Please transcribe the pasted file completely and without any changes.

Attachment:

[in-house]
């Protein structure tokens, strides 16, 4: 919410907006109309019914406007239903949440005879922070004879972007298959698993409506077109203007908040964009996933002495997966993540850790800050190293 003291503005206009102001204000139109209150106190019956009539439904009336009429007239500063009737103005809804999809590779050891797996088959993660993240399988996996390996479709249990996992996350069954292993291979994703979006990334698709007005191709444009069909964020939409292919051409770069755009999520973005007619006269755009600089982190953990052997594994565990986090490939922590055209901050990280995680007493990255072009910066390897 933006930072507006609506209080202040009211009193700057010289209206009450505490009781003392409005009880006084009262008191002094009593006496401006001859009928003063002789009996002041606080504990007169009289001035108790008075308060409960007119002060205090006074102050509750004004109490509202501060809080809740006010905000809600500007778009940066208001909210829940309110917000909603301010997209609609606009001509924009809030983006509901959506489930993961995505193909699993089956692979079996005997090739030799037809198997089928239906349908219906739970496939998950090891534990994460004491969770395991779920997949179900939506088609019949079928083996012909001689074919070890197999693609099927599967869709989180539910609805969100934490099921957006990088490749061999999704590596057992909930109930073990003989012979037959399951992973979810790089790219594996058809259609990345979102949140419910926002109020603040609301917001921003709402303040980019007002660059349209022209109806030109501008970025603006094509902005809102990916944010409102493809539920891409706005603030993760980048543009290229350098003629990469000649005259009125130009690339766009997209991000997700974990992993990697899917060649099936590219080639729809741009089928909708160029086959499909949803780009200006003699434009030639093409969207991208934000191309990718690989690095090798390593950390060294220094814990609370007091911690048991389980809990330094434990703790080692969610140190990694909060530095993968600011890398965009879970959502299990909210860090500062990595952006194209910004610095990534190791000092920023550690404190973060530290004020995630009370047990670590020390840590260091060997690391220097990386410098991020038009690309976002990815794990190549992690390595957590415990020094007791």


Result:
[in-house]
């Protein structure tokens, strides 16, 4: 919410907006109309019914406007239903949440005879922070004879972007298959698993409506077109203007908040964009996933002495997966993540850790800050190293 003291503005206009102001204000139109209150106190019956009539439904009336009429007239500063009737103005809804999809590779050891797996088959993660993240399988996996390996479709249990996992996350069954292993291979994703979006990334698709007005191709444009069909964020939409292919051409770069755009999520973005007619006269755009600089982190953990052997594994565990986090490939922590055209901050990280995680007493990255072009910066390897 933006930072507006609506209080202040009211009193700057010289209206009450505490009781003392409005009880006084009262008191002094009593006496401006001859009928003063002789009996002041606080504990007169009289001035108790008075308060409960007119002060205090006074102050509750004004109490509202501060809080809740006010905000809600500007778009940066208001909210829940309110917000909603301010997209609609606009001509924009809030983006509901959506489930993961995505193909699993089956692979079996005997090739030799037809198997089928239906349908219906739970496939998950090891534990994460004491969770395991779920997949179900939506088609019949079928083996012909001689074919070890197999693609099927599967869709989180539910609805969100934490099921957006990088490749061999999704590596057992909930109930073990003989012979037959399951992973979810790089790219594996058809259609990345979102949140419910926002109020603040609301917001921003709402303040980019007002660059349209022209109806030109501008970025603006094509902005809102990916944010409102493809539920891409706005603030993760980048543009290229350098003629990469000649005259009125130009690339766009997209991000997700974990992993990697899917060649099936590219080639729809741009089928909708160029086959499909949803780009200006003699434009030639093409969207991208934000191309990718690989690095090798390593950390060294220094814990609370007091911690048991389980809990330094434990703790080692969610140190990694909060530095993968600011890398965009879970959502299990909210860090500062990595952006194209910004610095990534190791000092920023550690404190973060530290004020995630009370047990670590020390840590260091060997690391220097990386410098991020038009690309976002990815794990190549992690390595957590415990020094007791």